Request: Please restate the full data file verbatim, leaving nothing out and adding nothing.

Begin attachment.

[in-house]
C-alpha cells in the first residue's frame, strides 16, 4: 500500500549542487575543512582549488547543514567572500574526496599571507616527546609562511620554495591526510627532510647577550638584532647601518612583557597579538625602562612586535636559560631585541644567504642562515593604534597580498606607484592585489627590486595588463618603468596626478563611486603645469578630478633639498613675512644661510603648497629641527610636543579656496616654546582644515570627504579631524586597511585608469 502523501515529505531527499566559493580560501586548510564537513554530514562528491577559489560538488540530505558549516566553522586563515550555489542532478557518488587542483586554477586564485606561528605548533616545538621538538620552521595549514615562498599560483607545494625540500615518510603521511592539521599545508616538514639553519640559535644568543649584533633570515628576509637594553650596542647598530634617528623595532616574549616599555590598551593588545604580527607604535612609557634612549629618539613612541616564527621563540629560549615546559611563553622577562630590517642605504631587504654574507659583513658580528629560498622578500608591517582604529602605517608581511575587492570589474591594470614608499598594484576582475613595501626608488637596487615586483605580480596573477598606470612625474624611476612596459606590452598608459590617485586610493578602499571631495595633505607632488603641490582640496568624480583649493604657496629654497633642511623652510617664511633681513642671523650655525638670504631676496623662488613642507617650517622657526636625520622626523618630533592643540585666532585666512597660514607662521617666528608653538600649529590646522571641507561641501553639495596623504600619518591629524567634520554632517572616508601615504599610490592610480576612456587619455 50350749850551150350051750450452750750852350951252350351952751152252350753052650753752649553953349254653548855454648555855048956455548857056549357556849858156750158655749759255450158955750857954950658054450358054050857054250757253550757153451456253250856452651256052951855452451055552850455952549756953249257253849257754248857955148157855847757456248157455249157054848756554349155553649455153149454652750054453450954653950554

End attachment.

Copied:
[in-house]
C-alpha cells in the first residue's frame, strides 16, 4: 500500500549542487575543512582549488547543514567572500574526496599571507616527546609562511620554495591526510627532510647577550638584532647601518612583557597579538625602562612586535636559560631585541644567504642562515593604534597580498606607484592585489627590486595588463618603468596626478563611486603645469578630478633639498613675512644661510603648497629641527610636543579656496616654546582644515570627504579631524586597511585608469 502523501515529505531527499566559493580560501586548510564537513554530514562528491577559489560538488540530505558549516566553522586563515550555489542532478557518488587542483586554477586564485606561528605548533616545538621538538620552521595549514615562498599560483607545494625540500615518510603521511592539521599545508616538514639553519640559535644568543649584533633570515628576509637594553650596542647598530634617528623595532616574549616599555590598551593588545604580527607604535612609557634612549629618539613612541616564527621563540629560549615546559611563553622577562630590517642605504631587504654574507659583513658580528629560498622578500608591517582604529602605517608581511575587492570589474591594470614608499598594484576582475613595501626608488637596487615586483605580480596573477598606470612625474624611476612596459606590452598608459590617485586610493578602499571631495595633505607632488603641490582640496568624480583649493604657496629654497633642511623652510617664511633681513642671523650655525638670504631676496623662488613642507617650517622657526636625520622626523618630533592643540585666532585666512597660514607662521617666528608653538600649529590646522571641507561641501553639495596623504600619518591629524567634520554632517572616508601615504599610490592610480576612456587619455 50350749850551150350051750450452750750852350951252350351952751152252350753052650753752649553953349254653548855454648555855048956455548857056549357556849858156750158655749759255450158955750857954950658054450358054050857054250757253550757153451456253250856452651256052951855452451055552850455952549756953249257253849257754248857955148157855847757456248157455249157054848756554349155553649455153149454652750054453450954653950554